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  #84  
Old 01-16-2010, 06:47 AM
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I'm glad the succesion is limited. Else it would be quite a lot bigger.
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  #85  
Old 07-11-2012, 05:42 PM
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I just wonder if the Royal line of Prince Axel was continued, would his descendants remain in the line of succession? For example, if Prince Georg Valdemar and Anne Bowes-Lyon had children or Prince Flemming married dynastically and produced the next generation of princes and princesses of Denmark.
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  #86  
Old 07-11-2012, 10:20 PM
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In theory, going along with the above discussion, yes.

But in 1953, with the change in the Act of Succession to allow females to succeed the throne, the succession was limited to descendants of Christian X, Prince Axel's first cousin. So any other descendants of Frederik VIII and Christian IX (that are not also descended also from Christian X) are not in line for the throne.
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  #87  
Old 03-18-2020, 05:51 PM
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Originally Posted by Muhler View Post
Well, Count Ingolf would be king now and since he has no children, the throne would go to the nearest male relative. I.e. Ingolf's nephew Ludwig.
I see, so Denmark did not have salic law (until 1953). Instead 'agnatic primogeniture' was applied. I am not sure how that works with 'female line male descendents' but I would think that as long as male-line descendents of previous kings are available they would be higher up in the line of succession than male members by female line.

So, why would Ludwig (assuming he is a grandson of Christian by one of Christian's daughter) be the crown prince instead of Philip Oluf Axel Ulrik, Count of Rosenborg (b. 1986).

Philip is the closest and most senior male line descendent of Ingolf that I could find; he is the son of count Ulrik of Rosenborg (b. 1950), who is the son of count Oluf of Rosenborg (formerly prince Oluf of Denmark) (1923 - 1990); who is a son of prince Harald of Denmark (1876 - 1949); the third son of king Frederick VII - and therefore the younger brother of king Christian X (1st son) of Denmark and king Haakon VII of Norway (2nd son).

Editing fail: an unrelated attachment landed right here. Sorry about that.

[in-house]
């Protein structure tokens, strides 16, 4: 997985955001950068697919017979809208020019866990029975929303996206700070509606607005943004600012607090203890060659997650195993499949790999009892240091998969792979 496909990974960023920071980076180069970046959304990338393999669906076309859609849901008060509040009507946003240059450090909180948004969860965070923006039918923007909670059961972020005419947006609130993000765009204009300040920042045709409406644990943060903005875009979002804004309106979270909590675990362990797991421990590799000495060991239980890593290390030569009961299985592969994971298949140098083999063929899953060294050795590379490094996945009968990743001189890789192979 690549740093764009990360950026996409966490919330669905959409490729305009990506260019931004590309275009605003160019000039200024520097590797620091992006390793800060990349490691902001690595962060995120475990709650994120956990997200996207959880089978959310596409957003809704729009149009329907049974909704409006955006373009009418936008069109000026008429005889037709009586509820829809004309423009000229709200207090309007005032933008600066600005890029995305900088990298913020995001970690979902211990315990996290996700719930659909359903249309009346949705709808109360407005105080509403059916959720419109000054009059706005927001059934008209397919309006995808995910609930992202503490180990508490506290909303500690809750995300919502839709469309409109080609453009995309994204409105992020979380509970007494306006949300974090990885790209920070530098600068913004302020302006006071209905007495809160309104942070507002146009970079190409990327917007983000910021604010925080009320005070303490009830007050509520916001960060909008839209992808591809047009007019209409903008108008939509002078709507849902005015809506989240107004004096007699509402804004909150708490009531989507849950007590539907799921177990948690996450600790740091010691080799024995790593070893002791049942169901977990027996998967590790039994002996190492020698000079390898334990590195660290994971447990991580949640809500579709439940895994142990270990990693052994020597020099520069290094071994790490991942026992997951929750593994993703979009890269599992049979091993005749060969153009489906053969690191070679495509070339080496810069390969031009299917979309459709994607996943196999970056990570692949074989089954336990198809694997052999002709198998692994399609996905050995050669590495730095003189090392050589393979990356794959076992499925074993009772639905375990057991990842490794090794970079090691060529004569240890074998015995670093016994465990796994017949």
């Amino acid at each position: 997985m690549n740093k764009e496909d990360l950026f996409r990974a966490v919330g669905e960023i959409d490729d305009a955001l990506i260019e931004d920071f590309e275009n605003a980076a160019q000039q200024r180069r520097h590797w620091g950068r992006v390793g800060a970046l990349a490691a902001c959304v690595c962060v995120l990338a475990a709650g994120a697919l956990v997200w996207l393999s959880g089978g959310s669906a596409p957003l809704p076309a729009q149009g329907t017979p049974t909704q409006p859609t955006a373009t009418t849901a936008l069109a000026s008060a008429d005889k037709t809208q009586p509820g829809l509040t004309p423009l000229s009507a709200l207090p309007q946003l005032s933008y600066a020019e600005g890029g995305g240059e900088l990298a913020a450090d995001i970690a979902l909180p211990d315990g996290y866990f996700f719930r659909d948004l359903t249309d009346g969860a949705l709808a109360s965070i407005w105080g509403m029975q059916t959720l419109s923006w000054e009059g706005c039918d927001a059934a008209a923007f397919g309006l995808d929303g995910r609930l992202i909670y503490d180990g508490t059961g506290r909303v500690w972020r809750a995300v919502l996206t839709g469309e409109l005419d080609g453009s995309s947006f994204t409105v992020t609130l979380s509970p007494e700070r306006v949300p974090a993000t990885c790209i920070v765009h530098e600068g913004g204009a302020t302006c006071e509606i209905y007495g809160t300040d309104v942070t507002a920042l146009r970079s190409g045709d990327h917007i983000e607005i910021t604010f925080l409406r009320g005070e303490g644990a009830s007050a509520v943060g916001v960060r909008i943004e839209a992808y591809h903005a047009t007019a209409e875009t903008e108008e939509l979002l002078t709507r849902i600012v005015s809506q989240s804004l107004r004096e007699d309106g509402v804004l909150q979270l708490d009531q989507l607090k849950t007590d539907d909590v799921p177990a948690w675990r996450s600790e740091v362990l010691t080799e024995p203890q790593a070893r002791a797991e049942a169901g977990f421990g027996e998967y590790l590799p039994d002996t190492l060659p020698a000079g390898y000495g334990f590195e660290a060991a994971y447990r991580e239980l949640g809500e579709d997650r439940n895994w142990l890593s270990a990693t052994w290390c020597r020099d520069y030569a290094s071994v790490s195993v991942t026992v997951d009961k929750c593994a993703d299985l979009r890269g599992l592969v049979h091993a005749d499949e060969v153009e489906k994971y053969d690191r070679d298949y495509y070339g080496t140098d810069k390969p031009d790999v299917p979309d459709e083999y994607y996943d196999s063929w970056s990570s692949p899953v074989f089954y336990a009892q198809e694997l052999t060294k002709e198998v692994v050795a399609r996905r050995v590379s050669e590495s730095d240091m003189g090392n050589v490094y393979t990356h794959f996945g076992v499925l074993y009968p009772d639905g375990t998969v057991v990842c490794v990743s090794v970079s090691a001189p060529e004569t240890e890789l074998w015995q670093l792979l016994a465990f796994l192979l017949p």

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  #88  
Old 03-18-2020, 06:18 PM
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Quote:
Originally Posted by Somebody View Post
I see, so Denmark did not have salic law (until 1953). Instead 'agnatic primogeniture' was applied. I am not sure how that works with 'female line male descendents' but I would think that as long as male-line descendents of previous kings are available they would be higher up in the line of succession than male members by female line.

So, why would Ludwig (assuming he is a grandson of Christian by one of Christian's daughter) be the crown prince instead of Philip Oluf Axel Ulrik, Count of Rosenborg (b. 1986).

Philip is the closest and most senior male line descendent of Ingolf that I could find; he is the son of count Ulrik of Rosenborg (b. 1950), who is the son of count Oluf of Rosenborg (formerly prince Oluf of Denmark) (1923 - 1990); who is a son of prince Harald of Denmark (1876 - 1949); the third son of king Frederick VII - and therefore the younger brother of king Christian X (1st son) of Denmark and king Haakon VII of Norway (2nd son).
It is claimed in the tv-series and articles that Ludwig would now be the heir.
But to be honest, I haven't checked.
For the very reason that the programme is highly hypothetical - and I don't like Ludwig, don't care about him either.

I just did a bit of checking. You are no doubt right. The premises of the series, that Ludwig could be the heir now, is somewhat flawed to put it kindly.
https://www.bt.dk/royale/kritik-af-d...e-blevet-konge
He could have, if the Law of Succession (as you have mentioned) had been changed later on, and just as importantly if we dismiss his mother Camilla's older twin sister and her son.
- No wonder the series has been labelled: "Majestic nonsense."

The editor of the series, Lasse Bjørch, has explained that streamers for such series needs to be "catchy" hence the premises that Ludwig could be the heir today.

- In other words, the series is even less serious than my first impression.
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  #89  
Old 03-18-2020, 06:22 PM
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Quote:
Originally Posted by Muhler View Post
It is claimed in the tv-series and articles that Ludwig would now be the heir.
But to be honest, I haven't checked.
For the very reason that the programme is highly hypothetical - and I don't like Ludwig, don't care about him either.

I just did a bit of checking. You are no doubt right. The premises of the series, that Ludwig could be the heir now, is somewhat flawed to put it kindly.
https://www.bt.dk/royale/kritik-af-d...e-blevet-konge
He could have, if the Law of Succession (as you have mentioned) had been changed later on, and just as importantly if we dismiss his mother Camilla's older twin sister and her son.
- No wonder the series has been labelled: "Majestic nonsense."

The editor of the series, Lasse Bjørch, has explained that streamers for such series needs to be "catchy" hence the premises that Ludwig could be the heir today.

- In other words, the series is even less serious than my first impression.